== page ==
Apex court wants VIP quota for Haj to be quashed
The Supreme Court yesterday said the "goodwill" delegation that the government sends every year during Haj to Saudi Arabia has become some kind of VIP quota and it should be stopped since it is not in conformity with religious duty.
An apex court bench of Justice Aftab Alam and Justice Ranjana Prakash Desai said the government has proposed to reduce the strength of the “goodwill” delegation to one-plus-nine, but it should come down to one-plus-three-or-four, and eventually cease altogether.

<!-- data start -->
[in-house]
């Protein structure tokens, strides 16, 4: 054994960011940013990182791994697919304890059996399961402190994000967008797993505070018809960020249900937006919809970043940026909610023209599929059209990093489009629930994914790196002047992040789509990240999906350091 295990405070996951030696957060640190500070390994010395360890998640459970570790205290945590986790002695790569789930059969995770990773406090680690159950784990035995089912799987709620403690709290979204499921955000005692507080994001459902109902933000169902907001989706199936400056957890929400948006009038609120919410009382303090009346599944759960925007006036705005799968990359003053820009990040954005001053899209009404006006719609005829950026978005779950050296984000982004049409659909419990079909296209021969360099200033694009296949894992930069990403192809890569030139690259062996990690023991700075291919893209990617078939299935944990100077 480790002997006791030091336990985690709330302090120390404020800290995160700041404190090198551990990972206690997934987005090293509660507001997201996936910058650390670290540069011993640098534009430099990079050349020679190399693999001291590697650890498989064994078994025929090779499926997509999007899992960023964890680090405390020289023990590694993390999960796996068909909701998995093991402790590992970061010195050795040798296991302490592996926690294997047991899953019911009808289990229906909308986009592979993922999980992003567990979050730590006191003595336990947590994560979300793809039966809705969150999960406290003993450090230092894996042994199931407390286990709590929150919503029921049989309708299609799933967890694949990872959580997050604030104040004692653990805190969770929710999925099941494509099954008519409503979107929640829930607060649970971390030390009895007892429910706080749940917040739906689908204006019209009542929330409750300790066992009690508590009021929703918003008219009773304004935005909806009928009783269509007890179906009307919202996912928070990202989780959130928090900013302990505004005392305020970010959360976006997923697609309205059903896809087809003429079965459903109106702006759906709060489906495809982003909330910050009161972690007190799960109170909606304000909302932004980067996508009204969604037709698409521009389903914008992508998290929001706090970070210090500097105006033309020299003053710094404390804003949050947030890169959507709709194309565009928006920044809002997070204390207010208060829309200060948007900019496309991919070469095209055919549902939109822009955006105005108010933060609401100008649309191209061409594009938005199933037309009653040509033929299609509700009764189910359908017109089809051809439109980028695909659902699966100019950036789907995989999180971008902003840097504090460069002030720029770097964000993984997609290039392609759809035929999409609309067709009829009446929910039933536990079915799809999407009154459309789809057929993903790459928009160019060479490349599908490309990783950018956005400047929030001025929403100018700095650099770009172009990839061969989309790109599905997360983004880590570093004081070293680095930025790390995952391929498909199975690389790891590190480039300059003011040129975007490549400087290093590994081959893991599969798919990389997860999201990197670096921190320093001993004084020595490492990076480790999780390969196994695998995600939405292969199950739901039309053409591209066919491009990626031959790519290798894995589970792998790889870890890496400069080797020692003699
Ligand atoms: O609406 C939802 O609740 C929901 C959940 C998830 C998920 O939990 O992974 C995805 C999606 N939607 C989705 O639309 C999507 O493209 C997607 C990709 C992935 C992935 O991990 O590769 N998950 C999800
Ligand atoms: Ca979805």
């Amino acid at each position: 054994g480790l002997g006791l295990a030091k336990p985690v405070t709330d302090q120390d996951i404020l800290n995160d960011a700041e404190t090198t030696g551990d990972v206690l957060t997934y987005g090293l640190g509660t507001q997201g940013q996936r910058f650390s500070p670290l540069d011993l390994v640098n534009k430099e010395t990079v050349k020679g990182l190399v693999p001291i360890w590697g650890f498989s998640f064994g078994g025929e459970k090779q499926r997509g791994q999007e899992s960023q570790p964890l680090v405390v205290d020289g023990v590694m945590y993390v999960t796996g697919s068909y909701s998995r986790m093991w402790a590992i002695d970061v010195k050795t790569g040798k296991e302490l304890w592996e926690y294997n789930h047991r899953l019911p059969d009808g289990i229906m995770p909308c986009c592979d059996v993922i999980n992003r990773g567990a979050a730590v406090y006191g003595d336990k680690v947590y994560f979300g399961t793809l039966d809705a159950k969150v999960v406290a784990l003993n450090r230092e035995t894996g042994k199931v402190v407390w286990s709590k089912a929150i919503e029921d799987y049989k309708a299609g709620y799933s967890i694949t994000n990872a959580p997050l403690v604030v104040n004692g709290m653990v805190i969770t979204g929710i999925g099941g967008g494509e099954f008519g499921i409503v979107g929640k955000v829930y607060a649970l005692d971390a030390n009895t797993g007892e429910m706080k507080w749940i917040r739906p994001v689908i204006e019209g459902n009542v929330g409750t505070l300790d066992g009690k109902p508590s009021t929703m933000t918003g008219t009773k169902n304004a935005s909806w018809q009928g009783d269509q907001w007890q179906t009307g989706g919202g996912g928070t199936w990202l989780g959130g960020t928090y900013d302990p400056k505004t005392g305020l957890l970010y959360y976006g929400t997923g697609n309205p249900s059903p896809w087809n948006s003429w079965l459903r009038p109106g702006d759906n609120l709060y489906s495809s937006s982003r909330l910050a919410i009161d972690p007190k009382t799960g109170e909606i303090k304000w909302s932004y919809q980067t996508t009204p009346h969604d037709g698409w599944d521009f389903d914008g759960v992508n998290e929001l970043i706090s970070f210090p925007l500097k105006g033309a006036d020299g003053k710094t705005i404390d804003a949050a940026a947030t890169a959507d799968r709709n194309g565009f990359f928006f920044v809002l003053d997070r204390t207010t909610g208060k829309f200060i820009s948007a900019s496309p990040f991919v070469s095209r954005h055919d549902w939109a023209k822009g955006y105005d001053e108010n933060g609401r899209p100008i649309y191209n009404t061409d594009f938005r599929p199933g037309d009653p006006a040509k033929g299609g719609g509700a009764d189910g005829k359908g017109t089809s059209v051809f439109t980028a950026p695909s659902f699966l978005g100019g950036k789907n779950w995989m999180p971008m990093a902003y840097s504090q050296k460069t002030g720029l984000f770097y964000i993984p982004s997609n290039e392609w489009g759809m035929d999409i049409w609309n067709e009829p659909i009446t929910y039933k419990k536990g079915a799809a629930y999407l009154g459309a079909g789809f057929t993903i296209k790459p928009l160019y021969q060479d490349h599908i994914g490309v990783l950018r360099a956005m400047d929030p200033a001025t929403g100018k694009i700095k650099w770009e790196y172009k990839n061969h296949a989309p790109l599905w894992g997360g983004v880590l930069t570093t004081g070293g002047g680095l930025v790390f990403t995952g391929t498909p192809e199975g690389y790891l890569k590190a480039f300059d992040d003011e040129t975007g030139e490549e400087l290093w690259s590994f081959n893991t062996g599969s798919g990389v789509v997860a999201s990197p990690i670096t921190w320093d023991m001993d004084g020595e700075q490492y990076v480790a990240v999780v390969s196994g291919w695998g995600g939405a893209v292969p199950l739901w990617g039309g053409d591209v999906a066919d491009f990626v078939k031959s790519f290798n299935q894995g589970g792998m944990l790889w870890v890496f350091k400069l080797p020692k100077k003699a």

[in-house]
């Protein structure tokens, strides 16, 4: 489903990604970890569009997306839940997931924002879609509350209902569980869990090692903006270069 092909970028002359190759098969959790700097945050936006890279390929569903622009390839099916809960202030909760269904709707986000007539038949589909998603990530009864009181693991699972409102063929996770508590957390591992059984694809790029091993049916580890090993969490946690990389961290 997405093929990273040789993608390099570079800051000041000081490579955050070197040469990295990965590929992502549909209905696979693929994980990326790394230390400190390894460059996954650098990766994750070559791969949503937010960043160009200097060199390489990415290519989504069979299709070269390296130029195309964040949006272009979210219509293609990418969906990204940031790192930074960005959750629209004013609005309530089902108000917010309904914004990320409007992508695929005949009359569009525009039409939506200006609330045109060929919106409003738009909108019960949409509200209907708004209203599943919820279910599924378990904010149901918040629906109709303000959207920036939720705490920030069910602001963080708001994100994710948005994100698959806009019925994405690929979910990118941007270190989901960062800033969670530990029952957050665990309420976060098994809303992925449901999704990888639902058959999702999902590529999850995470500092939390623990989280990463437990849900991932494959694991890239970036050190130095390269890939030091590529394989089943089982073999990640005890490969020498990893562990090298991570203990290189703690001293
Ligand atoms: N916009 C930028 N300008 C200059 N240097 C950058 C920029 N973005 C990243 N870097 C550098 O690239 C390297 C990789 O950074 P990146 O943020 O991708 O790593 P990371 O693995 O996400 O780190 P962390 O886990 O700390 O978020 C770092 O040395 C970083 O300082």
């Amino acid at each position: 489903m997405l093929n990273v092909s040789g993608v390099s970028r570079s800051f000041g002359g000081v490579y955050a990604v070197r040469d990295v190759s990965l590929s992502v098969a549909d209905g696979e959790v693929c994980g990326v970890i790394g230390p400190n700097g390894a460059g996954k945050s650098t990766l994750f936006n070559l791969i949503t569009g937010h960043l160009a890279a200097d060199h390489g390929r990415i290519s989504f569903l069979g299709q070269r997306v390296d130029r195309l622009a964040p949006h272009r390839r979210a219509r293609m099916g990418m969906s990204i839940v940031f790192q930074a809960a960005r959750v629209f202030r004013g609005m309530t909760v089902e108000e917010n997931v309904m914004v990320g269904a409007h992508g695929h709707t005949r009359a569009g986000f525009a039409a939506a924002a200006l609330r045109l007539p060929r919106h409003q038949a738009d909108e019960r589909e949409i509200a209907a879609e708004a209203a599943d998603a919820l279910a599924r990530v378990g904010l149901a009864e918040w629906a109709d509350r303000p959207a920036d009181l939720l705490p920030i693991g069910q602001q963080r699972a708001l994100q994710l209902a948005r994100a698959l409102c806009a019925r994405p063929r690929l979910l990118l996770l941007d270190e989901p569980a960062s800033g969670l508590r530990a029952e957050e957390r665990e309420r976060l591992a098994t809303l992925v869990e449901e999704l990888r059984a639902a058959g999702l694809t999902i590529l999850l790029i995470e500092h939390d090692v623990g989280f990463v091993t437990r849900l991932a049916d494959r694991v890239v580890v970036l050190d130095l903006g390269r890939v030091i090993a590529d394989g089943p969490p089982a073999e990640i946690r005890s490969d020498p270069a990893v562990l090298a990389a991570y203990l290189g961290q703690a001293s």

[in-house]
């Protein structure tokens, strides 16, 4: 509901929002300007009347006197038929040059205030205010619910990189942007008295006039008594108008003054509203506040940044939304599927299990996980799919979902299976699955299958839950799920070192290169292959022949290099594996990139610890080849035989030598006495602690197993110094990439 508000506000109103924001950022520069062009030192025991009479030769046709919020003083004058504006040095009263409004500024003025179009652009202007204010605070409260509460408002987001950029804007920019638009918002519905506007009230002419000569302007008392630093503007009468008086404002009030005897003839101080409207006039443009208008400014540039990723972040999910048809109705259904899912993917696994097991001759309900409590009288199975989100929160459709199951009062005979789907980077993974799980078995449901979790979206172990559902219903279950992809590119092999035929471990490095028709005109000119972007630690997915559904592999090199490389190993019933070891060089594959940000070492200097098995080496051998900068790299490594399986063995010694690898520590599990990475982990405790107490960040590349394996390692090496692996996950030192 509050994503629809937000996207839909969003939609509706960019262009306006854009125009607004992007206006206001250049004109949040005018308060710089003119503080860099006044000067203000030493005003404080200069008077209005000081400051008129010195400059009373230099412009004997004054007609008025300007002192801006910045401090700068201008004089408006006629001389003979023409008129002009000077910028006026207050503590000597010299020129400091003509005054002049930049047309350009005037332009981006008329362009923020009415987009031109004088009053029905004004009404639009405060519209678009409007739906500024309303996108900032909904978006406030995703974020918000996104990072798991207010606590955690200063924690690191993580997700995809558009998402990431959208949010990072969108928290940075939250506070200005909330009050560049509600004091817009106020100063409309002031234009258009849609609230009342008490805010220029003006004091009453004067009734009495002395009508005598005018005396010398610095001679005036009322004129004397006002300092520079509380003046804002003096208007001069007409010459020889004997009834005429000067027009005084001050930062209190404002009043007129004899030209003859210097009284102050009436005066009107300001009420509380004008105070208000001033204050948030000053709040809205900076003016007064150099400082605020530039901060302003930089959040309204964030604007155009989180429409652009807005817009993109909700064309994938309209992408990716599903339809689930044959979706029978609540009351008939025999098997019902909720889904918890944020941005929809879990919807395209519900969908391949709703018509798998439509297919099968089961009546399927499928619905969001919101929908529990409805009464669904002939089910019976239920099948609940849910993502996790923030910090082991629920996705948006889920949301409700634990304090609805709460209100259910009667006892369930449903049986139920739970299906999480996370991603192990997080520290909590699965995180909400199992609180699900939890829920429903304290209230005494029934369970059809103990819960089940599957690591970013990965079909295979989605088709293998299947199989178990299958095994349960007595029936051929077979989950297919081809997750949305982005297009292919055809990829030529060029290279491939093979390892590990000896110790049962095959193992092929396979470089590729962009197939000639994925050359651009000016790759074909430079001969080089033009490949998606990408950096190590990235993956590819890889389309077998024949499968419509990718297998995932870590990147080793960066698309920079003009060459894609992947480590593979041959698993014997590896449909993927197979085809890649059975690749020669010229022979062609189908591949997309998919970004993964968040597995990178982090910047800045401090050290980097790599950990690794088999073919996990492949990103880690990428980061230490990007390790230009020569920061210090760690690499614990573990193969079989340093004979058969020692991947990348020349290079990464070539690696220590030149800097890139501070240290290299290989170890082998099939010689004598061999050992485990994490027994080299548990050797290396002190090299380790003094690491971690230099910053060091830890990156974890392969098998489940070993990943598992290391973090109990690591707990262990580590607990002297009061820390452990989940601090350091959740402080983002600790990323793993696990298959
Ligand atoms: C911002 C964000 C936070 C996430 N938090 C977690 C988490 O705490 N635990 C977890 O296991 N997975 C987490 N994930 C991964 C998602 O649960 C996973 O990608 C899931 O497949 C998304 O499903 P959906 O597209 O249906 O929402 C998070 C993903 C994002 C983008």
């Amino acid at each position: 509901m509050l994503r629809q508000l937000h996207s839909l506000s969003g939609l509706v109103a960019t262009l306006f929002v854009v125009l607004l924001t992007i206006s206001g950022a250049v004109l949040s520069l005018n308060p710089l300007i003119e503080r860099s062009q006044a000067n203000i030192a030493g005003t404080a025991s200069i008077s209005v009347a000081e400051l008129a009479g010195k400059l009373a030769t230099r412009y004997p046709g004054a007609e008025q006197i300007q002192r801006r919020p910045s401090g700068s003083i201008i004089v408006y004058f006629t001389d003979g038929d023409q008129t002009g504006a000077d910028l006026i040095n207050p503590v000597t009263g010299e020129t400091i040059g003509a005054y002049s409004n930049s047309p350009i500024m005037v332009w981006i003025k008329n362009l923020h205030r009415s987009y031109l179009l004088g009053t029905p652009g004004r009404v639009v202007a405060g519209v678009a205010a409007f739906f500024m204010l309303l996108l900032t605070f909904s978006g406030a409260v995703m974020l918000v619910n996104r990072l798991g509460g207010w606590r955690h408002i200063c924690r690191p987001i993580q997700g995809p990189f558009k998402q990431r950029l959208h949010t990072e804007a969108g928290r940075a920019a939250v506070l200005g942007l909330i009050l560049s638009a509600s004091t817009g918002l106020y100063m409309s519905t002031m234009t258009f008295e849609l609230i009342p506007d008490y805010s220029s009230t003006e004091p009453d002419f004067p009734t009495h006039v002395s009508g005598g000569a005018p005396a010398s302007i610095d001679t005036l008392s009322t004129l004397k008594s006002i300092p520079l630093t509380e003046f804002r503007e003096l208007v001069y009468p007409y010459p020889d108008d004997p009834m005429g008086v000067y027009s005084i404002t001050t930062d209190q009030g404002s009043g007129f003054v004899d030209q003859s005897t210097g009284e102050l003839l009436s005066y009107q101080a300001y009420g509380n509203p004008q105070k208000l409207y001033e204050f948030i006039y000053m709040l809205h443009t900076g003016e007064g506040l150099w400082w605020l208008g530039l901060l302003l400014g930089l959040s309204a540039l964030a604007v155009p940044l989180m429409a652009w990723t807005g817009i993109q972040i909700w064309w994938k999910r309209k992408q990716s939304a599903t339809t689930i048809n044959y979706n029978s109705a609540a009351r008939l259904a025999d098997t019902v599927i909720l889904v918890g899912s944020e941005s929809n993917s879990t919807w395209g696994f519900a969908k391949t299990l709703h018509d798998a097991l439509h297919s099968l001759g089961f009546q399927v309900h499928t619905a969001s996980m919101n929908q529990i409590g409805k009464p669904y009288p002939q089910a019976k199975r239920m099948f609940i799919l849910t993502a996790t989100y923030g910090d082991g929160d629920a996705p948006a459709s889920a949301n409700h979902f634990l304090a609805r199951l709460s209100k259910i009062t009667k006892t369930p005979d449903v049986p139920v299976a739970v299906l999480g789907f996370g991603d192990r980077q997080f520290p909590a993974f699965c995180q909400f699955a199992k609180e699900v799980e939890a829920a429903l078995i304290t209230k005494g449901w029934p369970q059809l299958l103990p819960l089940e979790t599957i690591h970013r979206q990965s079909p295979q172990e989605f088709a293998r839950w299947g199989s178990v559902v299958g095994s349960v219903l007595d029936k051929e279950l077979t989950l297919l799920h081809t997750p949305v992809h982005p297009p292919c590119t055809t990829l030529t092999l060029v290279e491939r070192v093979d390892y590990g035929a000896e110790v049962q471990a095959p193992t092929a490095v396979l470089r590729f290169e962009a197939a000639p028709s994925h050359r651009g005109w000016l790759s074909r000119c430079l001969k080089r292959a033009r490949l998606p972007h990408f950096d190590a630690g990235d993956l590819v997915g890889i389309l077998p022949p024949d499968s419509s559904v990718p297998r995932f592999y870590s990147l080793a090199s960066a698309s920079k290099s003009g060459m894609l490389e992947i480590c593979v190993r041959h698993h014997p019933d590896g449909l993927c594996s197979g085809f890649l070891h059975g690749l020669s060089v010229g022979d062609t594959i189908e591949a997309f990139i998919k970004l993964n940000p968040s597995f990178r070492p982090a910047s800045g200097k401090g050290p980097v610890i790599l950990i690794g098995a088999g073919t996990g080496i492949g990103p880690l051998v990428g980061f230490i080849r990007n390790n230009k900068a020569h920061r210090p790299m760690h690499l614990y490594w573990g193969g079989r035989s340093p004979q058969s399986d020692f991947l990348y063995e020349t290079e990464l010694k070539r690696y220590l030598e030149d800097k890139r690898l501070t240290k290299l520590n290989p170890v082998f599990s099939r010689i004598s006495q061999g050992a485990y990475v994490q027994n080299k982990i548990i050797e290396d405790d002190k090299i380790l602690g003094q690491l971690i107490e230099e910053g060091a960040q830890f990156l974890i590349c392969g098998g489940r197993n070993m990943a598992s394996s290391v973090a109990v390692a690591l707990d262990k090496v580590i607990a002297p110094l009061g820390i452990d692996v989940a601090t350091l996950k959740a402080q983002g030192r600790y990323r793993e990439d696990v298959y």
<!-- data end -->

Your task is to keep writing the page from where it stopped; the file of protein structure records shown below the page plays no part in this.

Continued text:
Justice Alam said the visit by the goodwill delegation was started in 1967, as a friendly gesture to the Saudi Arabian government and could not be allowed to go on in perpetuity. The court said it has become some kind of VIP quota and was not in conformity with religious duty.
The government told the court that it intends to reduce the present strength of the “goodwill” delegation from the existing 32 people to 10. The first delegation in 1967 had three members, but the number gradually peaked to 35 in 2005.